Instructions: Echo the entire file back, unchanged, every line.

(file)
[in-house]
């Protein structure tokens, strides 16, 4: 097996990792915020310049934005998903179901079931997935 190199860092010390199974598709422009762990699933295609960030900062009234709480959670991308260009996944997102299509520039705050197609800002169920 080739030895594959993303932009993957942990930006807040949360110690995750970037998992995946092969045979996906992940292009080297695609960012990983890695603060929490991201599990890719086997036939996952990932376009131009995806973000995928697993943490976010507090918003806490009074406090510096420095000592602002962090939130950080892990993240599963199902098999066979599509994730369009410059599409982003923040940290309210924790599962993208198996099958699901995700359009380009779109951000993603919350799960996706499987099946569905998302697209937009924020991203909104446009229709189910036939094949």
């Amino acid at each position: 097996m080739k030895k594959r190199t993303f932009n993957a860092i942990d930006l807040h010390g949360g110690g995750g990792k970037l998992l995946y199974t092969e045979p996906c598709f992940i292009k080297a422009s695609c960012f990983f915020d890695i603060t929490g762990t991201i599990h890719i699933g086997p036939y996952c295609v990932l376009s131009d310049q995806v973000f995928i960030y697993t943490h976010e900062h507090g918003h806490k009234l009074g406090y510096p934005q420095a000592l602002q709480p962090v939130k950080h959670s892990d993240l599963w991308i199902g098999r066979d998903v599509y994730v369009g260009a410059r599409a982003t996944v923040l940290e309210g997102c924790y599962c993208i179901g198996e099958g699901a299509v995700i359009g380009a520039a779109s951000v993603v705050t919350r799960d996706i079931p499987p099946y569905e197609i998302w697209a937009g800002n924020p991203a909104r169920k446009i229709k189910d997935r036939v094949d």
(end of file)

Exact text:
[in-house]
């Protein structure tokens, strides 16, 4: 097996990792915020310049934005998903179901079931997935 190199860092010390199974598709422009762990699933295609960030900062009234709480959670991308260009996944997102299509520039705050197609800002169920 080739030895594959993303932009993957942990930006807040949360110690995750970037998992995946092969045979996906992940292009080297695609960012990983890695603060929490991201599990890719086997036939996952990932376009131009995806973000995928697993943490976010507090918003806490009074406090510096420095000592602002962090939130950080892990993240599963199902098999066979599509994730369009410059599409982003923040940290309210924790599962993208198996099958699901995700359009380009779109951000993603919350799960996706499987099946569905998302697209937009924020991203909104446009229709189910036939094949």
């Amino acid at each position: 097996m080739k030895k594959r190199t993303f932009n993957a860092i942990d930006l807040h010390g949360g110690g995750g990792k970037l998992l995946y199974t092969e045979p996906c598709f992940i292009k080297a422009s695609c960012f990983f915020d890695i603060t929490g762990t991201i599990h890719i699933g086997p036939y996952c295609v990932l376009s131009d310049q995806v973000f995928i960030y697993t943490h976010e900062h507090g918003h806490k009234l009074g406090y510096p934005q420095a000592l602002q709480p962090v939130k950080h959670s892990d993240l599963w991308i199902g098999r066979d998903v599509y994730v369009g260009a410059r599409a982003t996944v923040l940290e309210g997102c924790y599962c993208i179901g198996e099958g699901a299509v995700i359009g380009a520039a779109s951000v993603v705050t919350r799960d996706i079931p499987p099946y569905e197609i998302w697209a937009g800002n924020p991203a909104r169920k446009i229709k189910d997935r036939v094949d």